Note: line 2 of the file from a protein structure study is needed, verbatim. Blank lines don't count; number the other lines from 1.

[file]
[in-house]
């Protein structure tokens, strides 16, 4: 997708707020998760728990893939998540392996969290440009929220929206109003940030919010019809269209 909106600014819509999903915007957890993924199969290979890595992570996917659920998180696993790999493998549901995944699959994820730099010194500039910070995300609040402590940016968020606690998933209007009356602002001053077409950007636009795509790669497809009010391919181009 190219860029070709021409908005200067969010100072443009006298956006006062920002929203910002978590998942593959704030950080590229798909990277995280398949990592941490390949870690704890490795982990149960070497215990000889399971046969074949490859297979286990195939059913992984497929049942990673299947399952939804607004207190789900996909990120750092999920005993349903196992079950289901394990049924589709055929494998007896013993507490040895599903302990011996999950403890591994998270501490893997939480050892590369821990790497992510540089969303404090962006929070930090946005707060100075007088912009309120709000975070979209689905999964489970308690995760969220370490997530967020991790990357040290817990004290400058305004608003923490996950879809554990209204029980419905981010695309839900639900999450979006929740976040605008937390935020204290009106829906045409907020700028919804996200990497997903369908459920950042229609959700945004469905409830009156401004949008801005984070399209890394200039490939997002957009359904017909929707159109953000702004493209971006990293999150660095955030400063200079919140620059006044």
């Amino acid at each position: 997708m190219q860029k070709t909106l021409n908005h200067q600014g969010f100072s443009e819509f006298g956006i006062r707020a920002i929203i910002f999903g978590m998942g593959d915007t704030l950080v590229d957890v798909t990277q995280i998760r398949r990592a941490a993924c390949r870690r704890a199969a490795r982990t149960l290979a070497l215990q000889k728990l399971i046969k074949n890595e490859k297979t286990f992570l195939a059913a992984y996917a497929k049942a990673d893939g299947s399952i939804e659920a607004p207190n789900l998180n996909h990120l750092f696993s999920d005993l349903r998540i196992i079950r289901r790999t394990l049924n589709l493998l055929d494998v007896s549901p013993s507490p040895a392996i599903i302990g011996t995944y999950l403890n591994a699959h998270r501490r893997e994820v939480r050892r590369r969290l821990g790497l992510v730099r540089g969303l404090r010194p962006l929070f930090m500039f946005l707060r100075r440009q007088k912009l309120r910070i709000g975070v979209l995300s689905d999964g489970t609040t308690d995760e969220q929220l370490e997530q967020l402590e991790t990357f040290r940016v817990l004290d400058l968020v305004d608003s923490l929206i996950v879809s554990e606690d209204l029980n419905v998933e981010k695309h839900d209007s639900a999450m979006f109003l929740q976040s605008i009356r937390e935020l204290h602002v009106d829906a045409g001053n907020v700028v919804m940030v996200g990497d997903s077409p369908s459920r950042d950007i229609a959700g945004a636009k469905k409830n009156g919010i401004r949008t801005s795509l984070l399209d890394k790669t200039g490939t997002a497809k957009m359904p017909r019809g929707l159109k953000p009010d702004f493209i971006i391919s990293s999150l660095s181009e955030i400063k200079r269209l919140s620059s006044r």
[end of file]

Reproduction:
């Protein structure tokens, strides 16, 4: 997708707020998760728990893939998540392996969290440009929220929206109003940030919010019809269209 909106600014819509999903915007957890993924199969290979890595992570996917659920998180696993790999493998549901995944699959994820730099010194500039910070995300609040402590940016968020606690998933209007009356602002001053077409950007636009795509790669497809009010391919181009 190219860029070709021409908005200067969010100072443009006298956006006062920002929203910002978590998942593959704030950080590229798909990277995280398949990592941490390949870690704890490795982990149960070497215990000889399971046969074949490859297979286990195939059913992984497929049942990673299947399952939804607004207190789900996909990120750092999920005993349903196992079950289901394990049924589709055929494998007896013993507490040895599903302990011996999950403890591994998270501490893997939480050892590369821990790497992510540089969303404090962006929070930090946005707060100075007088912009309120709000975070979209689905999964489970308690995760969220370490997530967020991790990357040290817990004290400058305004608003923490996950879809554990209204029980419905981010695309839900639900999450979006929740976040605008937390935020204290009106829906045409907020700028919804996200990497997903369908459920950042229609959700945004469905409830009156401004949008801005984070399209890394200039490939997002957009359904017909929707159109953000702004493209971006990293999150660095955030400063200079919140620059006044």